By Eliza Newlin Carney“Money actually breaks up old monopolies, makes more ideas heard, makes more voices heard,” said Center for Competitive Politics Chairman and Co-founder Bradley Smith, another former FEC chairman. He added that outside groups “ought to be participating. There’s no reason why the debate should be limited to what candidates and parties want to talk about.”
BISMARCK — A federal judge on Wednesday barred state and local prosecutors from enforcing North Dakota’s ban on Election Day campaigning, saying the century-old restriction violates political speech rights.
By Eugene VolokhThe statute — which by its terms applies to flyers, yard sign, speeches, newspaper editorials, and a vast range of other speech — has apparently been largely or entirely unenforced, but the North Dakota Solicitor General nonetheless defended the law, arguing it was (1) content-neutral, (2) served the interests in preventing “election day intimidation tactics,” preventing “dissemination of false or misleading information on election day” (when there’s little time to respond), and “establishing a definite close to electioneering” so that “all voters have the same information to make their decisions, whether they vote at 9 a.m. or 4 p.m.,” (3) and was “narrowly tailored” to those interests.
Calling the law “clearly invalid,” a federal judge in North Dakota today ruled that the state’s 100-year-old ban on election-day campaigning is unconstitutional.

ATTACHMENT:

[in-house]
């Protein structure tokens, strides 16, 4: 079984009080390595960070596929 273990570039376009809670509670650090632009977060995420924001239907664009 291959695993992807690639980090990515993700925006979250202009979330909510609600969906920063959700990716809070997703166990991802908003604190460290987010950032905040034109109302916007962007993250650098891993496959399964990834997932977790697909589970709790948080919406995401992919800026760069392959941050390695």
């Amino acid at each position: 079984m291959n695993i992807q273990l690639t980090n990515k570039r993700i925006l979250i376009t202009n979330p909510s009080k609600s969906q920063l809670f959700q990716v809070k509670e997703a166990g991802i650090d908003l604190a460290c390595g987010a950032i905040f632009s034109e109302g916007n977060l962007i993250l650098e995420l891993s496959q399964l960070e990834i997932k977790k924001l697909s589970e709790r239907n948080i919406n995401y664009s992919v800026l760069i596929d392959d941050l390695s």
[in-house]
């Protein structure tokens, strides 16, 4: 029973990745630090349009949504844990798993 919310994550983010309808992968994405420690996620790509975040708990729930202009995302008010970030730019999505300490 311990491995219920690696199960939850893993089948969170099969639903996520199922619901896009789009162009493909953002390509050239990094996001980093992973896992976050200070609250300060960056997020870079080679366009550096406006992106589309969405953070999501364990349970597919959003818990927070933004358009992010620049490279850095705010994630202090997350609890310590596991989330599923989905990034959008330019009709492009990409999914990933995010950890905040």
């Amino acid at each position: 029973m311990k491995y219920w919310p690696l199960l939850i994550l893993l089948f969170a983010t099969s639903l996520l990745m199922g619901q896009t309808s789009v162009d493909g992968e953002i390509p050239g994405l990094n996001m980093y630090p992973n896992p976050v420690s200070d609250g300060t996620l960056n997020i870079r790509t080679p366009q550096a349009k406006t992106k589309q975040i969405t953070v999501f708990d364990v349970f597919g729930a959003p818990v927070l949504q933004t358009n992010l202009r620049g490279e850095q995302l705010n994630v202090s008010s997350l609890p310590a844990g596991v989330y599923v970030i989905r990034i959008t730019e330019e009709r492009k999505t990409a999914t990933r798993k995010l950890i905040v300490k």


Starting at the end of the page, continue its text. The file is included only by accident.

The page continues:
ATP has not been allowed to see the documents to assess their authenticity, but has been able to confirm that some of the documents are not ATP-related but instead are connected with other clients of an ATP consultant or an independent mailshop owned by the same consultant’s wife.“It would be very interesting to know just how several media outlets were able to view stolen documents in the custody of the Montana Commission on Political Practices but no attempt was made to return them to their owners,” said Ferguson. “This looks to be just another example of corruption at the Commission and by the political establishment, who are enraged that the public are being told the truth.”
By Kevin Bogardus and Megan R. WilsonOutside spending groups are making their presence felt in several tight House races, in some cases spending more than the candidates on the ballot.
By TW FarnamAfter more than a decade working side by side, the two men rarely talk these days. But Senate Minority Leader Mitch McConnell and Steven Law, his trusted former aide, remain a powerful combined force in Washington.
By THOMAS B. EDSALLIf there is one rule of thumb governing campaign finance regulation, or the lack thereof, it is that the consequences of any changes in the system are unpredictable.
By Eliza Newlin CarneyThe total cost of the 2012 elections will exceed $6 billion, according to new projections released today by the Center for Responsive Politics.
A state judge in Sacramento appears ready to side with California’s campaign finance watchdog in its effort to unmask the donors behind the Arizona nonprofit that donated $11 million to state campaigns earlier this month.
Candidates and parties
By David MartoskoA Jerusalem journalist writing for a conservative website reported Monday night that he was able to make two small financial contributions to President Barack Obama’s re-election campaign in the name of the late terror mastermind Osama bin Laden.
By Paul KaneWith the Senate majority potentially in the balance, tens of millions of dollars have poured into more than a dozen states for the final push in an unusually large cluster of competitive races.